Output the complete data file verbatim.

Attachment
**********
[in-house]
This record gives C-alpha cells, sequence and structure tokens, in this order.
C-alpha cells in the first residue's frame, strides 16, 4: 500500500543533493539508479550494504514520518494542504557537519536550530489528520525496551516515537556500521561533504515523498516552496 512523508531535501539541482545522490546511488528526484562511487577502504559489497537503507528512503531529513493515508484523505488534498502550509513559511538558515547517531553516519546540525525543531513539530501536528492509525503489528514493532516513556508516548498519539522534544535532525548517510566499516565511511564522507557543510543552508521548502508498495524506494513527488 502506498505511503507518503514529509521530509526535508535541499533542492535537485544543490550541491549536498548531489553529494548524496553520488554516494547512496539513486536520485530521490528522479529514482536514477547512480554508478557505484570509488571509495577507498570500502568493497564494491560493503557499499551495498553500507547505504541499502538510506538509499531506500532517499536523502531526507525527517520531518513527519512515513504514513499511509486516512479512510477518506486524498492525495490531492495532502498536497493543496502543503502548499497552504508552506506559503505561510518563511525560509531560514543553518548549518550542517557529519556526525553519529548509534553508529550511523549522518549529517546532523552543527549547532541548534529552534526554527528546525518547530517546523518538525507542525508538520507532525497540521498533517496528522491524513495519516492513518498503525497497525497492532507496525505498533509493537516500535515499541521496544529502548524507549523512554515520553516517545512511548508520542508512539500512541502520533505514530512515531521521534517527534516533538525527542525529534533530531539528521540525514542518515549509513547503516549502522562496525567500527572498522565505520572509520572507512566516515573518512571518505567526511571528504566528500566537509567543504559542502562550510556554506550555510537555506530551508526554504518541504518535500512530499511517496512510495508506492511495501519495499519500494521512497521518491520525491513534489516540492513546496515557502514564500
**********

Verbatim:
[in-house]
This record gives C-alpha cells, sequence and structure tokens, in this order.
C-alpha cells in the first residue's frame, strides 16, 4: 500500500543533493539508479550494504514520518494542504557537519536550530489528520525496551516515537556500521561533504515523498516552496 512523508531535501539541482545522490546511488528526484562511487577502504559489497537503507528512503531529513493515508484523505488534498502550509513559511538558515547517531553516519546540525525543531513539530501536528492509525503489528514493532516513556508516548498519539522534544535532525548517510566499516565511511564522507557543510543552508521548502508498495524506494513527488 502506498505511503507518503514529509521530509526535508535541499533542492535537485544543490550541491549536498548531489553529494548524496553520488554516494547512496539513486536520485530521490528522479529514482536514477547512480554508478557505484570509488571509495577507498570500502568493497564494491560493503557499499551495498553500507547505504541499502538510506538509499531506500532517499536523502531526507525527517520531518513527519512515513504514513499511509486516512479512510477518506486524498492525495490531492495532502498536497493543496502543503502548499497552504508552506506559503505561510518563511525560509531560514543553518548549518550542517557529519556526525553519529548509534553508529550511523549522518549529517546532523552543527549547532541548534529552534526554527528546525518547530517546523518538525507542525508538520507532525497540521498533517496528522491524513495519516492513518498503525497497525497492532507496525505498533509493537516500535515499541521496544529502548524507549523512554515520553516517545512511548508520542508512539500512541502520533505514530512515531521521534517527534516533538525527542525529534533530531539528521540525514542518515549509513547503516549502522562496525567500527572498522565505520572509520572507512566516515573518512571518505567526511571528504566528500566537509567543504559542502562550510556554506550555510537555506530551508526554504518541504518535500512530499511517496512510495508506492511495501519495499519500494521512497521518491520525491513534489516540492513546496515557502514564500